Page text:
Moreover, the TCB maintained its tough stance against resale price maintenance and imposed a record fine on fuel distributors. The TCA asserted that some documents and findings obtained during the on-the-spot inspections carried out at the premises of the concerned undertakings created the suspicion that those undertakings determined the pump sales prices of their dealers. Furthermore, when (1) the ceiling prices notified to the Energy Market Regulatory Authority and their dealers by the concerned undertakings and (2) minimum prices applied by their dealers are compared, it was determined that the pump sales prices of the dealers were equal to the recommended prices set by the concerned undertakings. Consequently, in March 2020, the TCB imposed a hefty fine amounting to approximately 1.5 billion lira in total on four undertakings operating in the fuel distribution sector, namely BP, OPET, PO and Shell. However, in January 2021, the Ankara Administrative Court annulled the fine against OPET on the grounds of lack of concrete evidence.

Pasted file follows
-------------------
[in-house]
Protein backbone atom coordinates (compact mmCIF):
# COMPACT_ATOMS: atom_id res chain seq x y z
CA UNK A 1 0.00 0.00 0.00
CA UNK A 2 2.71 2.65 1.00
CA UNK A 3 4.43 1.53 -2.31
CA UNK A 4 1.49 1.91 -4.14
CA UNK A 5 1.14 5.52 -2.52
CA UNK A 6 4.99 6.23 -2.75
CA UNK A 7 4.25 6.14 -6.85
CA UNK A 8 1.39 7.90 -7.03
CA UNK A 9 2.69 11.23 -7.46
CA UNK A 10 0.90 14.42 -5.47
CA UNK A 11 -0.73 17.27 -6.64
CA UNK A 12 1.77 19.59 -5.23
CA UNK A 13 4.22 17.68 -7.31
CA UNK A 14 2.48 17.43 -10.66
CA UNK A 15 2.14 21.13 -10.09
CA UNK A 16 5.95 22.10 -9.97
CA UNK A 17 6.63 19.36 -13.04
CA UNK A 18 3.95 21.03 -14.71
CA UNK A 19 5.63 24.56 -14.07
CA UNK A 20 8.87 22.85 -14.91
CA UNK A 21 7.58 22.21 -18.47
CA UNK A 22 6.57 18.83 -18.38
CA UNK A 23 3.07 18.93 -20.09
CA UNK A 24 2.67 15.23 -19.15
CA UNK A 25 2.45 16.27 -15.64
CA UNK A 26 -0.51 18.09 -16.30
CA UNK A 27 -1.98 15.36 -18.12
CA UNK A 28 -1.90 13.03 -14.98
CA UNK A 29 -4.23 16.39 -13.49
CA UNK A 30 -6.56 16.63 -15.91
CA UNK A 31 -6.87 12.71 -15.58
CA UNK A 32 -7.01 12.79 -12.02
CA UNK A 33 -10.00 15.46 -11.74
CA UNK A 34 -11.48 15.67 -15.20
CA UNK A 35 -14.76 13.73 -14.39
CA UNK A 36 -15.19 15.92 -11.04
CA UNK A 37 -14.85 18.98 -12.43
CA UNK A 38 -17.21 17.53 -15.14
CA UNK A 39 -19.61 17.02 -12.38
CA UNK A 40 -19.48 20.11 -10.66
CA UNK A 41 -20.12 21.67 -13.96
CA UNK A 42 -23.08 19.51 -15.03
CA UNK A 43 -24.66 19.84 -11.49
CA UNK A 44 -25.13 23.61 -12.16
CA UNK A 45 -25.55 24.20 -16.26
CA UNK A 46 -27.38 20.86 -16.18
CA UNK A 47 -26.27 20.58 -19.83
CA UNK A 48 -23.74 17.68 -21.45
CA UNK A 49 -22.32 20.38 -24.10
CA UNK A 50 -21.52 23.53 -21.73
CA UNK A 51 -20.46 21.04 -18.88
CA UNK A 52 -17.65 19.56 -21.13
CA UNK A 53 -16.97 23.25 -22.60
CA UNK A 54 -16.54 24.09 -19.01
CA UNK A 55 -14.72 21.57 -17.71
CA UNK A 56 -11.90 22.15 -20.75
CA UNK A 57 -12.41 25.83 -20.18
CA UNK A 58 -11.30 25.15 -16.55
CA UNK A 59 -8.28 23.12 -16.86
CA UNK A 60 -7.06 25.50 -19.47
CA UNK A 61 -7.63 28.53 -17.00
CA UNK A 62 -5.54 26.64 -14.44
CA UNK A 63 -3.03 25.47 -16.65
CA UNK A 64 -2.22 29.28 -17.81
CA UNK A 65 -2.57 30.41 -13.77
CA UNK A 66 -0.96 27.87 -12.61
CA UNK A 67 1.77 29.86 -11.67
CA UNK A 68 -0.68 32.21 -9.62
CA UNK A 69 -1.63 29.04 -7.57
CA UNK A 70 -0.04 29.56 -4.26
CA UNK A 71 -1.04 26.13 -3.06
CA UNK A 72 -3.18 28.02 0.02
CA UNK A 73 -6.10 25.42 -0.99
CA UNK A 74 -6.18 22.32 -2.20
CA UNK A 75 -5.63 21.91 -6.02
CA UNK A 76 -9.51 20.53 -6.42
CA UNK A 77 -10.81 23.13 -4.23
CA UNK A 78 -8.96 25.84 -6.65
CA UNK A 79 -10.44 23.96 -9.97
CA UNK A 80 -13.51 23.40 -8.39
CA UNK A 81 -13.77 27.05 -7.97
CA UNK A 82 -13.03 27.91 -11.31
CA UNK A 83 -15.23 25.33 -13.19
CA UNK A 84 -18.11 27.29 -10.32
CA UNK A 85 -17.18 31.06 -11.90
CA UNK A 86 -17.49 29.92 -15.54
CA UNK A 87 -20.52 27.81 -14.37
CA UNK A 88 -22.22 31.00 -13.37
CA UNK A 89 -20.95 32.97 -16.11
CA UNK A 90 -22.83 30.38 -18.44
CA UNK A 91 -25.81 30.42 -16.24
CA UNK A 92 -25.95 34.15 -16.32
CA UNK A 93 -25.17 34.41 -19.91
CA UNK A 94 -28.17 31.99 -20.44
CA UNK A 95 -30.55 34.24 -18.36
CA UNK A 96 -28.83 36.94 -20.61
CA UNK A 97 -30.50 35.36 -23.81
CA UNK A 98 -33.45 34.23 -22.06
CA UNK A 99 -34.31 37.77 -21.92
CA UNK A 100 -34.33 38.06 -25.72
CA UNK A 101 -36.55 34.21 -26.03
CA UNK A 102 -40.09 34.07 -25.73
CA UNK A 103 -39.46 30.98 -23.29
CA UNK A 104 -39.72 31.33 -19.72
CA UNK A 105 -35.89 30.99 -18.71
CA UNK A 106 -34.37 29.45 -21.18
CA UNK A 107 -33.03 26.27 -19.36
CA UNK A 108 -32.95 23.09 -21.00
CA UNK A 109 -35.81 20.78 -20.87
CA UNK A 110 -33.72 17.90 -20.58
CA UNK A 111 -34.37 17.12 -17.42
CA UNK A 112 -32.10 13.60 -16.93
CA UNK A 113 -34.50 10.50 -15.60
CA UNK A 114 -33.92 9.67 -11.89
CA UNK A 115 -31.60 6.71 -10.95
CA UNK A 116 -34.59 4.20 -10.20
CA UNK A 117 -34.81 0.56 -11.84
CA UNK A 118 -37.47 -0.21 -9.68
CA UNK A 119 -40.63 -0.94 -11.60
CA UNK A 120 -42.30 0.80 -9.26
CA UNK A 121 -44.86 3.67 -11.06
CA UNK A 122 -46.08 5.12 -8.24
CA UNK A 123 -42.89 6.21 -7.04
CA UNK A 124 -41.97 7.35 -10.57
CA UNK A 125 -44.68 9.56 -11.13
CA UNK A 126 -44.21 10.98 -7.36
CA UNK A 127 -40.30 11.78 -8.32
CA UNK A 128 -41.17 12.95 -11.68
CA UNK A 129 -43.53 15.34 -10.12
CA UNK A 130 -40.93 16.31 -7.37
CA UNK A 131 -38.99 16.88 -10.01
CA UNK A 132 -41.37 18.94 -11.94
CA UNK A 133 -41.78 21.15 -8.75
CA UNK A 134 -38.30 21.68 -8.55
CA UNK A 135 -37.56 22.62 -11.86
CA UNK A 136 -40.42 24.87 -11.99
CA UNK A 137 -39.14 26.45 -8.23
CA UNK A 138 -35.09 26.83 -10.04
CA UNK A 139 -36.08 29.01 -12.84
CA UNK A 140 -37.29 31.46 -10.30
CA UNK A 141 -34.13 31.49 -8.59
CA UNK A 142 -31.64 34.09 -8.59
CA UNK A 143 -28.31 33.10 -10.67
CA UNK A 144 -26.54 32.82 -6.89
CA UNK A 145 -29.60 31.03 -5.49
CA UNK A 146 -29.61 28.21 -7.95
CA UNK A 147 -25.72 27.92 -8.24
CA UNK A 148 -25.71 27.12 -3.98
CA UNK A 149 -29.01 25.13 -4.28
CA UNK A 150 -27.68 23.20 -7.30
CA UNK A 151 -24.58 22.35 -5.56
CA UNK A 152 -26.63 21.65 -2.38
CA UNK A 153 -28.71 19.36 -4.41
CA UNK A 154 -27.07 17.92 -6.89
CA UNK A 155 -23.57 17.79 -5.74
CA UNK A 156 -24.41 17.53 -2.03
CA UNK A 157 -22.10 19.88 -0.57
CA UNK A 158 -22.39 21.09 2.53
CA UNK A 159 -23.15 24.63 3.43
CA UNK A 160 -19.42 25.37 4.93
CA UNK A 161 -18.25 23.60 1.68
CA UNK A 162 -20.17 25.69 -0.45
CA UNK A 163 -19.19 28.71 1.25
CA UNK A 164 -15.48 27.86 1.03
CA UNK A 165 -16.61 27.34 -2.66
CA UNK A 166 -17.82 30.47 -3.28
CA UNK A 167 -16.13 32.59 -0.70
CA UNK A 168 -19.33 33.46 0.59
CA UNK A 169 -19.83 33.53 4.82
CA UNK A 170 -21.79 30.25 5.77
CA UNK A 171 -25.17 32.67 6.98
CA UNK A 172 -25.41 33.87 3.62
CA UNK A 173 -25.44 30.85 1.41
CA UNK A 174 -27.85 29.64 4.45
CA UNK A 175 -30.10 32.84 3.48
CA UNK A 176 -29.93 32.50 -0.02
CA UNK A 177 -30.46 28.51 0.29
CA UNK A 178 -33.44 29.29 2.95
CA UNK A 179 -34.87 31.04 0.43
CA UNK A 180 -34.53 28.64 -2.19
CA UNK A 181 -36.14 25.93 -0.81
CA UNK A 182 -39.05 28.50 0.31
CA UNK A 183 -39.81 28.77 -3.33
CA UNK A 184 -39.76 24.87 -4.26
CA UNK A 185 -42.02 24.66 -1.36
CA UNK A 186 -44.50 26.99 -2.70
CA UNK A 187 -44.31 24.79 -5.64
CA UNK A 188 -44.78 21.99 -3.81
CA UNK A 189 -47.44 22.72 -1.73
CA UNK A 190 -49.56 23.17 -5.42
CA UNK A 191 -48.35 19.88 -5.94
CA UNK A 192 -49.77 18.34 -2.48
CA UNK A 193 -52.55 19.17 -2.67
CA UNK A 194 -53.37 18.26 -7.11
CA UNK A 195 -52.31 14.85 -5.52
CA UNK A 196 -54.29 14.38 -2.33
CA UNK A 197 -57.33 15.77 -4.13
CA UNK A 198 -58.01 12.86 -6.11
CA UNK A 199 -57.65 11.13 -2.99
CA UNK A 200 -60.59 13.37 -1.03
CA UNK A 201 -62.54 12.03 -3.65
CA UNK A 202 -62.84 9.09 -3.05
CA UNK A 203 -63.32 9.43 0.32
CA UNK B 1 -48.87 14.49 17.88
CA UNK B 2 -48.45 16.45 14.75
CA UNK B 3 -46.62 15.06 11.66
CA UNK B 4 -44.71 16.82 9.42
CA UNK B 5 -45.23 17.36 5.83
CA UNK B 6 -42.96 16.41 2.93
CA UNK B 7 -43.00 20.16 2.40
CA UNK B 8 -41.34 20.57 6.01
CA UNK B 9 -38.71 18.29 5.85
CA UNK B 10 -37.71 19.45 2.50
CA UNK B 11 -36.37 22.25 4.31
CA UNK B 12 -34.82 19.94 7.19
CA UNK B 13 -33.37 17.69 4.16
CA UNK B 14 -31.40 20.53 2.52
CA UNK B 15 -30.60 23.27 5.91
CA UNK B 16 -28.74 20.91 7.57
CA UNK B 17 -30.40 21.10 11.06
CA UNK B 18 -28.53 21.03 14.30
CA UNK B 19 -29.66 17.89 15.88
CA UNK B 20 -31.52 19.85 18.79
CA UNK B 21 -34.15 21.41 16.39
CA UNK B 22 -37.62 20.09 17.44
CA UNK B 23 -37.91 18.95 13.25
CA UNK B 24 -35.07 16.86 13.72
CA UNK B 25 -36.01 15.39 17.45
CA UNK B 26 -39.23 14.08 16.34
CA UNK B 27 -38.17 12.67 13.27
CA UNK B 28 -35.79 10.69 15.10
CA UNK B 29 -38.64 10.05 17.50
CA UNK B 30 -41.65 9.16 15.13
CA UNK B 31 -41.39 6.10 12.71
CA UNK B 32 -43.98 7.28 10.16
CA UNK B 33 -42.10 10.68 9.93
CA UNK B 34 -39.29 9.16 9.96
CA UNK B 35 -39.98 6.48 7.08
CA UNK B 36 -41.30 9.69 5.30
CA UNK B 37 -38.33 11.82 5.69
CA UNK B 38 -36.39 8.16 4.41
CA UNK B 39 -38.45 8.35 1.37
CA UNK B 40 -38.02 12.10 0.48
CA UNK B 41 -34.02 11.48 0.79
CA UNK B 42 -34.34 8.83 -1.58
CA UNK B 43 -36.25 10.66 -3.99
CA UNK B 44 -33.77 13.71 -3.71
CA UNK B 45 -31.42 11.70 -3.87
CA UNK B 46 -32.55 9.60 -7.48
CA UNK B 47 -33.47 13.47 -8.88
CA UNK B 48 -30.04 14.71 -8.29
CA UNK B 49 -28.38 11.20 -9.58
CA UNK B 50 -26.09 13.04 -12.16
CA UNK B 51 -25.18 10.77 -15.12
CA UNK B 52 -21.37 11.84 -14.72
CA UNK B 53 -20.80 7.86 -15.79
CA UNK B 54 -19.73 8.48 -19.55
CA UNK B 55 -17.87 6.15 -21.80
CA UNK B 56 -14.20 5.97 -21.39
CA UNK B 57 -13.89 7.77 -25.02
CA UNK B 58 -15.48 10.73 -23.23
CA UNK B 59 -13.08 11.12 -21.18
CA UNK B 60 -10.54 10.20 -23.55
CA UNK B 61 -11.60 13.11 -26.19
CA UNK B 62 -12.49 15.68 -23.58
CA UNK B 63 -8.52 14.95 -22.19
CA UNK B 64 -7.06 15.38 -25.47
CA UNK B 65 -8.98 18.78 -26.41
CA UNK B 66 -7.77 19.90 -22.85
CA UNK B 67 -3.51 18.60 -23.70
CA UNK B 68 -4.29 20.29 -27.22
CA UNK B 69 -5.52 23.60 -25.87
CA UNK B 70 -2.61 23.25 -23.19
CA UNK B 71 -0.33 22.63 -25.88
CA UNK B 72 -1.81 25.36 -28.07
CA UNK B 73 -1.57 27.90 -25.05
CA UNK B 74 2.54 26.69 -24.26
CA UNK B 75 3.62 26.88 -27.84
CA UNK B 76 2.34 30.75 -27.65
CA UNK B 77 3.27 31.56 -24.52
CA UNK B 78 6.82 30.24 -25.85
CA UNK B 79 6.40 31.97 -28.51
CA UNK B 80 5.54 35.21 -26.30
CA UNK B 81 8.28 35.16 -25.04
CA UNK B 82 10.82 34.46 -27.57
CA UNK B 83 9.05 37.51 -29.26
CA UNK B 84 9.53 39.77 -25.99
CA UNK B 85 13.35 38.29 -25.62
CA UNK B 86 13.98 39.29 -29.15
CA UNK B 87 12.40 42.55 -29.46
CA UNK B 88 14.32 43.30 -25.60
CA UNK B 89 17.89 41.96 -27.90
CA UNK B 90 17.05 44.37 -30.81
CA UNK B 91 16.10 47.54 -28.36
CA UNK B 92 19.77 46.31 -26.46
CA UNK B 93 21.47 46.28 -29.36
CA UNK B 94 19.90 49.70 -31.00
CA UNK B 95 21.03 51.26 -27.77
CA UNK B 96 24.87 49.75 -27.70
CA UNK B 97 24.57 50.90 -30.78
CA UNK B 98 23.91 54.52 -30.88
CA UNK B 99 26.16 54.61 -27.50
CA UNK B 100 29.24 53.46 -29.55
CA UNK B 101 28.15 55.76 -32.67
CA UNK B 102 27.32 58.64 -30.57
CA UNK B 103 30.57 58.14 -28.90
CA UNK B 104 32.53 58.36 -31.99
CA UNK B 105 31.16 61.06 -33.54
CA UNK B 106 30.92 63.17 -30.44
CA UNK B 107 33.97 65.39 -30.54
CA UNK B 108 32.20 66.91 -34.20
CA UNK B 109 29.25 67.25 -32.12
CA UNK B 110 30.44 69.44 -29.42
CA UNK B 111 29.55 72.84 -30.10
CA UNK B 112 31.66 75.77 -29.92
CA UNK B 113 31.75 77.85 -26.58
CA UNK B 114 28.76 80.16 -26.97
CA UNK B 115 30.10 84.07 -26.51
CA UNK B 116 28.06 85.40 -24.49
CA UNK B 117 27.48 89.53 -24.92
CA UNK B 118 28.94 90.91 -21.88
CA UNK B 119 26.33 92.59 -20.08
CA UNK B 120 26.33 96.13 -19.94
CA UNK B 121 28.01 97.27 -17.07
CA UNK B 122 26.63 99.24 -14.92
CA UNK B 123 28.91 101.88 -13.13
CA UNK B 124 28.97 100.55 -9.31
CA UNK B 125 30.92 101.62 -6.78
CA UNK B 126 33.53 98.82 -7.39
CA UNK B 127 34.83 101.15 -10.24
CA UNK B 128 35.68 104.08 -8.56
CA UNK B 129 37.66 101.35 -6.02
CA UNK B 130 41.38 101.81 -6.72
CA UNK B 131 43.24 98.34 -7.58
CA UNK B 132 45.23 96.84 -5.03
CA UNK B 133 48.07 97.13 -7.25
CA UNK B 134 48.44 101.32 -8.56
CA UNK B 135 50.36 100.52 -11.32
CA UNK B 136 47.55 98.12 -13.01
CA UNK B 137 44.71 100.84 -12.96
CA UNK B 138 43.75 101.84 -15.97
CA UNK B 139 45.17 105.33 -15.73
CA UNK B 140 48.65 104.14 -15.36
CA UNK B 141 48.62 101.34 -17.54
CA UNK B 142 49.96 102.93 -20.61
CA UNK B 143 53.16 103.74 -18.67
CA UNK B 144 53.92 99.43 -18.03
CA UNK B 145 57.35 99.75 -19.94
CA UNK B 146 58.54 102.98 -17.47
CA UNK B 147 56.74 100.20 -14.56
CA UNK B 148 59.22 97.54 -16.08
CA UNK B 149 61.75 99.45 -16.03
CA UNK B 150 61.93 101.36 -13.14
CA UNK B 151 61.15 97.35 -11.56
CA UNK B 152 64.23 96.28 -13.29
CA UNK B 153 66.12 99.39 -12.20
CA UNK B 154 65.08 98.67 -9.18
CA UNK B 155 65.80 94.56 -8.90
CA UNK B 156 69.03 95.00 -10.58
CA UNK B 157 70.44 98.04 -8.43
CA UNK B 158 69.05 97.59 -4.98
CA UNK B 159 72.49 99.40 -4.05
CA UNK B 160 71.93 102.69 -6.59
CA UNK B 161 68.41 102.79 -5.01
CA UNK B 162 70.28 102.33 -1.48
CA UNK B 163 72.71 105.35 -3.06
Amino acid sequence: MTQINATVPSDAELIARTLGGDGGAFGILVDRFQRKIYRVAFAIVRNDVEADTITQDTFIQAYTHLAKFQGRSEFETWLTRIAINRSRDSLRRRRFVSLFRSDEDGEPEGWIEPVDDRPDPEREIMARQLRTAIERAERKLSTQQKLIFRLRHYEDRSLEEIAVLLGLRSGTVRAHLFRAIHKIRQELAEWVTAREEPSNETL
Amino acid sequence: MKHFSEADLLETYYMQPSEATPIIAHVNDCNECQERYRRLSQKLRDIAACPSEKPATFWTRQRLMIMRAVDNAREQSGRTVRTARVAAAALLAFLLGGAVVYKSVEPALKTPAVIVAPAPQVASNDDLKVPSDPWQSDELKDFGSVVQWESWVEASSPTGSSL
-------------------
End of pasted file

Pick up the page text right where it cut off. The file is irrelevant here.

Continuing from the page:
During an investigation into Henkel, some correspondence was obtained and the investigation committee considered that a violation determination could not be made on the basis of this correspondence. However, the TCB did not agree and decided that the correspondence constituted a resale price maintenance violation, infringing Article 4 of the Competition Law. This decision was confirmed by administrative courts. Hence, the undertaking filed an appeal with the Council of State. In July 2021, the Council of State reversed the decision, stating that the claim that the undertaking had violated Article 4 by determining the resale price of its products could not be proved within the framework of clear and concrete data and evaluations, therefore the TCB decision was not in compliance with the law.